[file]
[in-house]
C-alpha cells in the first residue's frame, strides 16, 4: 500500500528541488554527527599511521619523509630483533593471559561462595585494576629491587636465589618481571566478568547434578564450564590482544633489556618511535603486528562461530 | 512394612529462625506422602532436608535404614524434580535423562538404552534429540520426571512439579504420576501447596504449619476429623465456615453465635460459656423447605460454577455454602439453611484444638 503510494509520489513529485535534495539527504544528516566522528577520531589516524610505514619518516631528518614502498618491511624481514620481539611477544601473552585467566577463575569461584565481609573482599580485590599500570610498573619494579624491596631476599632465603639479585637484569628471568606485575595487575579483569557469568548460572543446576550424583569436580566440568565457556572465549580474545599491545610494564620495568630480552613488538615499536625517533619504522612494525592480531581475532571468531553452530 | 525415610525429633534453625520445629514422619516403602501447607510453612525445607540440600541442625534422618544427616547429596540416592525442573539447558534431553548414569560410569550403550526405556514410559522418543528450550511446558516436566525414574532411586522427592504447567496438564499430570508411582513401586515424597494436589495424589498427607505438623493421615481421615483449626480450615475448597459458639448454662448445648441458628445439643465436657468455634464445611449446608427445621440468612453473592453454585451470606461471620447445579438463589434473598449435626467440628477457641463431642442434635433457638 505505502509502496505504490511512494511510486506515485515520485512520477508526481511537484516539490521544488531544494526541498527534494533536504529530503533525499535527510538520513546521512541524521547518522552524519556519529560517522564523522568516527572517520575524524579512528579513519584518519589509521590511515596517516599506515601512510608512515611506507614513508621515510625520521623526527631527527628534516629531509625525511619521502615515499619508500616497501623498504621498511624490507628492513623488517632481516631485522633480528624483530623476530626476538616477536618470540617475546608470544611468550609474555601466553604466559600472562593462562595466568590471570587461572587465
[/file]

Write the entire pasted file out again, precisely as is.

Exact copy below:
[in-house]
C-alpha cells in the first residue's frame, strides 16, 4: 500500500528541488554527527599511521619523509630483533593471559561462595585494576629491587636465589618481571566478568547434578564450564590482544633489556618511535603486528562461530 | 512394612529462625506422602532436608535404614524434580535423562538404552534429540520426571512439579504420576501447596504449619476429623465456615453465635460459656423447605460454577455454602439453611484444638 503510494509520489513529485535534495539527504544528516566522528577520531589516524610505514619518516631528518614502498618491511624481514620481539611477544601473552585467566577463575569461584565481609573482599580485590599500570610498573619494579624491596631476599632465603639479585637484569628471568606485575595487575579483569557469568548460572543446576550424583569436580566440568565457556572465549580474545599491545610494564620495568630480552613488538615499536625517533619504522612494525592480531581475532571468531553452530 | 525415610525429633534453625520445629514422619516403602501447607510453612525445607540440600541442625534422618544427616547429596540416592525442573539447558534431553548414569560410569550403550526405556514410559522418543528450550511446558516436566525414574532411586522427592504447567496438564499430570508411582513401586515424597494436589495424589498427607505438623493421615481421615483449626480450615475448597459458639448454662448445648441458628445439643465436657468455634464445611449446608427445621440468612453473592453454585451470606461471620447445579438463589434473598449435626467440628477457641463431642442434635433457638 505505502509502496505504490511512494511510486506515485515520485512520477508526481511537484516539490521544488531544494526541498527534494533536504529530503533525499535527510538520513546521512541524521547518522552524519556519529560517522564523522568516527572517520575524524579512528579513519584518519589509521590511515596517516599506515601512510608512515611506507614513508621515510625520521623526527631527527628534516629531509625525511619521502615515499619508500616497501623498504621498511624490507628492513623488517632481516631485522633480528624483530623476530626476538616477536618470540617475546608470544611468550609474555601466553604466559600472562593462562595466568590471570587461572587465